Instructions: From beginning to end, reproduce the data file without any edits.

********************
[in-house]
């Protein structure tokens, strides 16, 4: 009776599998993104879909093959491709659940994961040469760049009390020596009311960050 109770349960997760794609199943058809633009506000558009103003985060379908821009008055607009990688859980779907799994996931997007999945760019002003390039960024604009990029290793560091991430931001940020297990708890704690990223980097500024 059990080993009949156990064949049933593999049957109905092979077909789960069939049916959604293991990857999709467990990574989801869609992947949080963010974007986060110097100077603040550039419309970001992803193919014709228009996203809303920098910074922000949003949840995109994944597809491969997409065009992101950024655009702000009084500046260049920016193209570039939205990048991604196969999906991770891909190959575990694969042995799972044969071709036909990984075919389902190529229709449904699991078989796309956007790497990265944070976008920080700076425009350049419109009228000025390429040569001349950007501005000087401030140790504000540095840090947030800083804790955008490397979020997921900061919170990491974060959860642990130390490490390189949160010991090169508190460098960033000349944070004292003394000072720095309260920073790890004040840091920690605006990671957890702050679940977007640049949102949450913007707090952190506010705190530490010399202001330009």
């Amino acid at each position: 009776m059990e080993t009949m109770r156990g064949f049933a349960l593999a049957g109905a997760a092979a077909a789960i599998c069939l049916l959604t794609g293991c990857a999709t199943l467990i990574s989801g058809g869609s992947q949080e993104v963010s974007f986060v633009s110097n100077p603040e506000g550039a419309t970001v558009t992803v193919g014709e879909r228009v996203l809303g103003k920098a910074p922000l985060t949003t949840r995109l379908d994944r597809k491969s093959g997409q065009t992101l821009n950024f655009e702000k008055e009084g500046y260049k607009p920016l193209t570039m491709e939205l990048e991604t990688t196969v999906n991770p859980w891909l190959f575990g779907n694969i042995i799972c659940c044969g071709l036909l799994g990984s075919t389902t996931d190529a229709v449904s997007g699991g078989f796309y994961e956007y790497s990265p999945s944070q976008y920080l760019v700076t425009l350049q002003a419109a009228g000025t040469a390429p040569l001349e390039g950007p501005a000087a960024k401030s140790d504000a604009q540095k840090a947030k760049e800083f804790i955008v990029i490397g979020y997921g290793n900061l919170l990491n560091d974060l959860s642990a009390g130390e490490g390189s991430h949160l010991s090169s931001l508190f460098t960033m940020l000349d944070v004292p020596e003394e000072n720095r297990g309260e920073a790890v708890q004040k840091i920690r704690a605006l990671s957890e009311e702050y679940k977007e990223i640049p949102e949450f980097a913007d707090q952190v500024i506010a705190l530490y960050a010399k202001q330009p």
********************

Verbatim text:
[in-house]
């Protein structure tokens, strides 16, 4: 009776599998993104879909093959491709659940994961040469760049009390020596009311960050 109770349960997760794609199943058809633009506000558009103003985060379908821009008055607009990688859980779907799994996931997007999945760019002003390039960024604009990029290793560091991430931001940020297990708890704690990223980097500024 059990080993009949156990064949049933593999049957109905092979077909789960069939049916959604293991990857999709467990990574989801869609992947949080963010974007986060110097100077603040550039419309970001992803193919014709228009996203809303920098910074922000949003949840995109994944597809491969997409065009992101950024655009702000009084500046260049920016193209570039939205990048991604196969999906991770891909190959575990694969042995799972044969071709036909990984075919389902190529229709449904699991078989796309956007790497990265944070976008920080700076425009350049419109009228000025390429040569001349950007501005000087401030140790504000540095840090947030800083804790955008490397979020997921900061919170990491974060959860642990130390490490390189949160010991090169508190460098960033000349944070004292003394000072720095309260920073790890004040840091920690605006990671957890702050679940977007640049949102949450913007707090952190506010705190530490010399202001330009």
């Amino acid at each position: 009776m059990e080993t009949m109770r156990g064949f049933a349960l593999a049957g109905a997760a092979a077909a789960i599998c069939l049916l959604t794609g293991c990857a999709t199943l467990i990574s989801g058809g869609s992947q949080e993104v963010s974007f986060v633009s110097n100077p603040e506000g550039a419309t970001v558009t992803v193919g014709e879909r228009v996203l809303g103003k920098a910074p922000l985060t949003t949840r995109l379908d994944r597809k491969s093959g997409q065009t992101l821009n950024f655009e702000k008055e009084g500046y260049k607009p920016l193209t570039m491709e939205l990048e991604t990688t196969v999906n991770p859980w891909l190959f575990g779907n694969i042995i799972c659940c044969g071709l036909l799994g990984s075919t389902t996931d190529a229709v449904s997007g699991g078989f796309y994961e956007y790497s990265p999945s944070q976008y920080l760019v700076t425009l350049q002003a419109a009228g000025t040469a390429p040569l001349e390039g950007p501005a000087a960024k401030s140790d504000a604009q540095k840090a947030k760049e800083f804790i955008v990029i490397g979020y997921g290793n900061l919170l990491n560091d974060l959860s642990a009390g130390e490490g390189s991430h949160l010991s090169s931001l508190f460098t960033m940020l000349d944070v004292p020596e003394e000072n720095r297990g309260e920073a790890v708890q004040k840091i920690r704690a605006l990671s957890e009311e702050y679940k977007e990223i640049p949102e949450f980097a913007d707090q952190v500024i506010a705190l530490y960050a010399k202001q330009p």